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The Right Words for Brass Players

Max Matzen | May 2015

    The development of music pedagogy has led to a number of short-term solutions that often produce desirable results from young brass players. However, when considering long-term development as musicians it is important to consider what these practices may or may not be doing for students. In efforts to manufacture a mature-sounding ensemble there exists the possibility of inhibiting the long-term growth of young brass players. Here are some potentially harmful comments brass players commonly hear, along with better choices for each.

Taking a Good Breath

    When teaching students about breathing it is important to remember some key ideas. First, the lungs are behind the rib cage. Second, air has no shape unless it is held within a completely full container, such as a balloon or air mattress; it cannot go into our stomachs first, and we cannot physically make the air enter our bodies from the bottom. Third, most students have no idea what the diaphragm is, where it is located, or what it does. It is also worth noting that the diaphragm is a partially involuntary muscle, so full control over it is impossible. Encouraging students to breathe from it or even to focus on using it can frequently add confusion and extra tension from increased efforts to achieve what is physically impossible. Although the goal here may be for students to place tension lower in the body and away from the neck and shoulders, verbiage encouraging students to do what cannot be done can lead them to develop substantial bad habits.
    When asking educators and students about breathing I frequently hear that the shoulders should not be allowed to rise during inhalation. This is a case of good intentions that lead to poor results. When taking a good breath the shoulders should be allowed to rise a little – not up to the ears, but a little. Remember that the lungs are behind the ribs, and when they are full the shoulders rise a little over an inch. Forcing the shoulders downward while breathing can add tension at the base of the neck and slow down the air column, which makes airflow, tone quality, and attack more difficult.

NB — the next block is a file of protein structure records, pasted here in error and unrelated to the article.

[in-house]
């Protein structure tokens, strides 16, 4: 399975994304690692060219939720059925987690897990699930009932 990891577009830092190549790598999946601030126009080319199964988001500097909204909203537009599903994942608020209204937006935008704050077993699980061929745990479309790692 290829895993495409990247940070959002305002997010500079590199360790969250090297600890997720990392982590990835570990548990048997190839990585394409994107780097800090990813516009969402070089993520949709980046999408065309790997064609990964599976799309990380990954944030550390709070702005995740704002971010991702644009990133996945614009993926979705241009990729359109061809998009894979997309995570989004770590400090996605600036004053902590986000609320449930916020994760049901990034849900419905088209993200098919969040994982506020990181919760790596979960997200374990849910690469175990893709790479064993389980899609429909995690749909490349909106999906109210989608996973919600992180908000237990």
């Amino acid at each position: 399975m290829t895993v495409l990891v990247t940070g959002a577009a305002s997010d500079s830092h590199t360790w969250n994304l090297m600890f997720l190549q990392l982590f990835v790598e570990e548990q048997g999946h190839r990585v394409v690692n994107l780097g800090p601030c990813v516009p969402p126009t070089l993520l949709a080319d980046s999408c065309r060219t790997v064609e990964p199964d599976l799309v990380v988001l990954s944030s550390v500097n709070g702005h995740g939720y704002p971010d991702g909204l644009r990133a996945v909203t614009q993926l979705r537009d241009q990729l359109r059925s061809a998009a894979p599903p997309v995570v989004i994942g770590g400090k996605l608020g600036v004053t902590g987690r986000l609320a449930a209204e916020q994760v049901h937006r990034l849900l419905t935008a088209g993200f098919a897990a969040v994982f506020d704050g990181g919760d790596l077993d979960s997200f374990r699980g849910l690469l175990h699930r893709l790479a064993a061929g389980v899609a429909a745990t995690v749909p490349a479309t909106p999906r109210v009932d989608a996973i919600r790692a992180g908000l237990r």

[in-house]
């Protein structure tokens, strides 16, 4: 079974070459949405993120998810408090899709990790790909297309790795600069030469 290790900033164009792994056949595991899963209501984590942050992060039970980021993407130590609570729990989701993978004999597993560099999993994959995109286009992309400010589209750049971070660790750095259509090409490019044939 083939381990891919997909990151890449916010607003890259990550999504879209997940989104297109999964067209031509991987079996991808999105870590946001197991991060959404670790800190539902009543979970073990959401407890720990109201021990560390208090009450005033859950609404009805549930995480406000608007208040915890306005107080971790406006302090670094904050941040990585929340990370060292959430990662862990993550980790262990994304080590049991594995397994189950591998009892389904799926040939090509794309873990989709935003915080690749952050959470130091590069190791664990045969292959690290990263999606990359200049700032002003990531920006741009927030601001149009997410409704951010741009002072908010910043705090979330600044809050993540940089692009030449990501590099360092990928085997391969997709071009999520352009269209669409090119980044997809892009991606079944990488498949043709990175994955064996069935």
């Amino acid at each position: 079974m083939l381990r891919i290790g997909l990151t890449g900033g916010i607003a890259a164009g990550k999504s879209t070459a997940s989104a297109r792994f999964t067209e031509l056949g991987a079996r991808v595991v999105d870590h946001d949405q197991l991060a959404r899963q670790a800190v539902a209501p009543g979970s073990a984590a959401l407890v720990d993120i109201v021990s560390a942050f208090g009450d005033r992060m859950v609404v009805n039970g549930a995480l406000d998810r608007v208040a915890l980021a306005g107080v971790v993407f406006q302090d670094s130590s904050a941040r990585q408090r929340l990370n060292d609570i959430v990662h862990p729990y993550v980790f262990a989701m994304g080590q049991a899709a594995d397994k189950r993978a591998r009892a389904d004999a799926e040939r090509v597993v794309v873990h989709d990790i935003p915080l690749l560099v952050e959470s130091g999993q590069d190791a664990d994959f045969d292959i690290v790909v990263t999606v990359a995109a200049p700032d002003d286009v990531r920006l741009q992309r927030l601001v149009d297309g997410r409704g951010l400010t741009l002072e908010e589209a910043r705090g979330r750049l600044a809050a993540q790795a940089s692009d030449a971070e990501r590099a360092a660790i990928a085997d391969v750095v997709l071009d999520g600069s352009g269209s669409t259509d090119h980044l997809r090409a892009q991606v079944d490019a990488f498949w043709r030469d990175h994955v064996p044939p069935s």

For improved results, simplify the verbiage. Allow breathing to be something natural and conversational, not something requiring superhuman effort.
    Encourage students to breathe from the belly button to the collarbone when they are about to play. Although we know it is impossible to place the beginning of the breath at specific points within the body, thinking of breathing in such a way can help place tension in the core of the body and not in places where students should avoid it, such as the neck or embouchure. If students breathe this way, they don’t need to think about what their muscles are doing.
    Once this motion is achieved, the final step to getting a good breath is making it rounded, meaning that the exhalation/attack fully mirrors the inhalation without slowing down or stopping the air as it enters and leaves the body. Imagining the breath from the belly button to the collarbone when combined with efforts to round the breath and attack should offer a very simple and effective way to gain improved results in the band room.


    There have been hundreds of phrases used in an attempt to describe air when it is working well; a few of these include a thick air column, slow air, fast air, more air, less air, warm air, and cold air. The big problem is that speaking about air in such terms to our students frequently opens the door to physical dysfunction. Specifically, students increase their physical efforts in ways that increase tension and lessen resonance, and they get into the habit of overblowing, which ruins sound quality and is an extremely difficult habit to break once it is established.
    To get students to experience uninterrupted airflow, have them try an exexcise with a candle. Place a lit candle on a sturdy music stand or table at chest height. Have a student stand a comfortable distance away from the stand, and play a passage in which a possible lack of airflow may be hindering performance. Pick a note anywhere in the passage where it seems air ceases to flow freely. Have the student play the passage up until that exact note, then rapidly remove the instrument from the face and aim air towards the candle. The student should not blow more as the instrument gets moved aside but keep the airflow as it was.